Foriegn Food


In this week’s class we looked at foreign influences on British food.  My aim was to show that today’s British food is a result of our wider history.

If you deconstruct “traditional British” foods the foreign influence becomes evident.  Today a mug of builders’ tea seems a very British thing but neither the tea nor the sugar is originally from Britain.  Similarly ginger cake can hardly be considered foreign although McVitie’s recognise its origins by labelling their version “Jamaican Ginger Cake”.  These examples illustrate how we have incorporated foreign ingredients and adapted food traditions from abroad.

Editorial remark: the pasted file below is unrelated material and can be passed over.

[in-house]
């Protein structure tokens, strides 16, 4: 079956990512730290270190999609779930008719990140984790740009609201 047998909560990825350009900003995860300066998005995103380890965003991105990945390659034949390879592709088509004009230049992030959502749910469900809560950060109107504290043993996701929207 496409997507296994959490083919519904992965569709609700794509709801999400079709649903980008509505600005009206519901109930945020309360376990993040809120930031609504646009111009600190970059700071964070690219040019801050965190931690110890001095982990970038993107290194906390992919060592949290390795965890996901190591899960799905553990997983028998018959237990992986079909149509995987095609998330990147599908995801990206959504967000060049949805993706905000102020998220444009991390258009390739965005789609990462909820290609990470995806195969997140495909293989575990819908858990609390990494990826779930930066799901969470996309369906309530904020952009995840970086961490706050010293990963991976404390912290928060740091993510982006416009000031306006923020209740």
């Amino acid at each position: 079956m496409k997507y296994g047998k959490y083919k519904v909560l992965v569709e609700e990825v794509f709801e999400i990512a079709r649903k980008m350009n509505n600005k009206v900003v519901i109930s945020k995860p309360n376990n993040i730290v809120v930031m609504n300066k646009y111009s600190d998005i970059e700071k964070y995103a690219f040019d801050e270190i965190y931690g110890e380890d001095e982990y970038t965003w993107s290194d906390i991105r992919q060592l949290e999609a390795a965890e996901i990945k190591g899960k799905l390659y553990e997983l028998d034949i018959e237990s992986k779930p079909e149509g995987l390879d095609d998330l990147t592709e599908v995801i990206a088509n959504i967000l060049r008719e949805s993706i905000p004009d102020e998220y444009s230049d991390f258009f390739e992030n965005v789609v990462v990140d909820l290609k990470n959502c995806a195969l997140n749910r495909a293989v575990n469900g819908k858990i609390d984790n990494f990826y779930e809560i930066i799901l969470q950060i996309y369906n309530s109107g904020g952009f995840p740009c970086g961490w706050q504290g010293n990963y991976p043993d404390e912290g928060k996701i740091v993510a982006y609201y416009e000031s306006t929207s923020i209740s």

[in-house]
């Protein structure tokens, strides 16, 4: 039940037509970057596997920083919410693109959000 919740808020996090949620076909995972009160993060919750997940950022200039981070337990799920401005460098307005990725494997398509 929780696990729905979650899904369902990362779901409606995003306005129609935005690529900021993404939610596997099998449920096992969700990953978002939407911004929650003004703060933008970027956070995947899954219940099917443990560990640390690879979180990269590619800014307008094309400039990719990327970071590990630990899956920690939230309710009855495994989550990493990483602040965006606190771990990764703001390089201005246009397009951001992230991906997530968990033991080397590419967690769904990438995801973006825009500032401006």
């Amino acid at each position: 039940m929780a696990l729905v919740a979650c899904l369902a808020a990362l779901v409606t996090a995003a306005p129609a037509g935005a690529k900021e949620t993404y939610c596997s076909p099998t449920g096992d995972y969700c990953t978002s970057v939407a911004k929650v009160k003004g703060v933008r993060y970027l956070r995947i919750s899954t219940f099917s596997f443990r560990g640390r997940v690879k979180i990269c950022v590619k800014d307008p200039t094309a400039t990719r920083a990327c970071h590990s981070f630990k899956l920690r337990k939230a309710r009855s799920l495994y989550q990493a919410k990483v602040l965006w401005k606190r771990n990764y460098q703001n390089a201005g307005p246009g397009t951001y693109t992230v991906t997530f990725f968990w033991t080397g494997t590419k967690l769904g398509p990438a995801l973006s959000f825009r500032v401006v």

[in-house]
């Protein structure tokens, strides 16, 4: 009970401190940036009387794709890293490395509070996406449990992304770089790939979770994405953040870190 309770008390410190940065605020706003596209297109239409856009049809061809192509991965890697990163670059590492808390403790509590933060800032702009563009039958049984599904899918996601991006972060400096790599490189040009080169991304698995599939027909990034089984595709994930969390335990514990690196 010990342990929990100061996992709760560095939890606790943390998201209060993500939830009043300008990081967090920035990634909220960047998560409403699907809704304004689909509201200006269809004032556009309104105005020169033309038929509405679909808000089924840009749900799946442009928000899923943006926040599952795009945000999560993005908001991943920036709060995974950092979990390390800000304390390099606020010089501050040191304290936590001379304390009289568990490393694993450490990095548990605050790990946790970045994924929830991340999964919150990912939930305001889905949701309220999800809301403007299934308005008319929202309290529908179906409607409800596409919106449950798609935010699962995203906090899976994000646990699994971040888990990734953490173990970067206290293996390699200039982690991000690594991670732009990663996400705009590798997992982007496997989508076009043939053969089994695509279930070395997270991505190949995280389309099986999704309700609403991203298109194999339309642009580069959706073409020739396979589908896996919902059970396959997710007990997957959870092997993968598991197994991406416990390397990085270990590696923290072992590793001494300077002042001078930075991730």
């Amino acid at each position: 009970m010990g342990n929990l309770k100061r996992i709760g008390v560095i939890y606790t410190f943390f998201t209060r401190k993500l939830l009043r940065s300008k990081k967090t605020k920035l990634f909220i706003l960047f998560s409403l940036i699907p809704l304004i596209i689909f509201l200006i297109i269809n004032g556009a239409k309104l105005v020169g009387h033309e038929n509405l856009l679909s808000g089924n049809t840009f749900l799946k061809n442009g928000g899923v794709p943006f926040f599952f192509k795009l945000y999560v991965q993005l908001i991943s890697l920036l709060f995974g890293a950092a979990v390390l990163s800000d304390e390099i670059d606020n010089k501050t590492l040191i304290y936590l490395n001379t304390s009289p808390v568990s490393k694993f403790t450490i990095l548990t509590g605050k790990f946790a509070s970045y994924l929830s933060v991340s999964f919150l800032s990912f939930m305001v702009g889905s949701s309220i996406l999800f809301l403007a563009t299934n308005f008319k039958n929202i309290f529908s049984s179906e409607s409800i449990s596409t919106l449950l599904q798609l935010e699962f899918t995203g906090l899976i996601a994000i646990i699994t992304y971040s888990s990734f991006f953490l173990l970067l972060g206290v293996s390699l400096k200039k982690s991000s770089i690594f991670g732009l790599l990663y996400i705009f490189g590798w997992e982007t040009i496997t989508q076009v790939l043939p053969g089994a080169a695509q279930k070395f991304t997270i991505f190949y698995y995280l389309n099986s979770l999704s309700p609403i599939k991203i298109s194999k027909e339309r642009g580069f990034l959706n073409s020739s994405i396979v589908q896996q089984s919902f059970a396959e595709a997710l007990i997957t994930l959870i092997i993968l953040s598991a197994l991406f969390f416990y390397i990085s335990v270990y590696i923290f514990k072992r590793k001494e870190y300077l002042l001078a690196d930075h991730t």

In the class we touched, briefly, on the history of the East India Company and the spice trade.  The East India Company was incredibly influential in establishing the British Empire.  It also had an impact on British Food.  To find out more about the history of the East India Company listen to this episode of In Our Time.

If you want to go further back in history and understand about what happened before Britain was British then I would recommend the book A Taste of History.   This will tell you how the Romans introduced plums, cabbages, onions and much more, that citrus fruits were first imported during the late 13th century and tomatoes during the 16th century.

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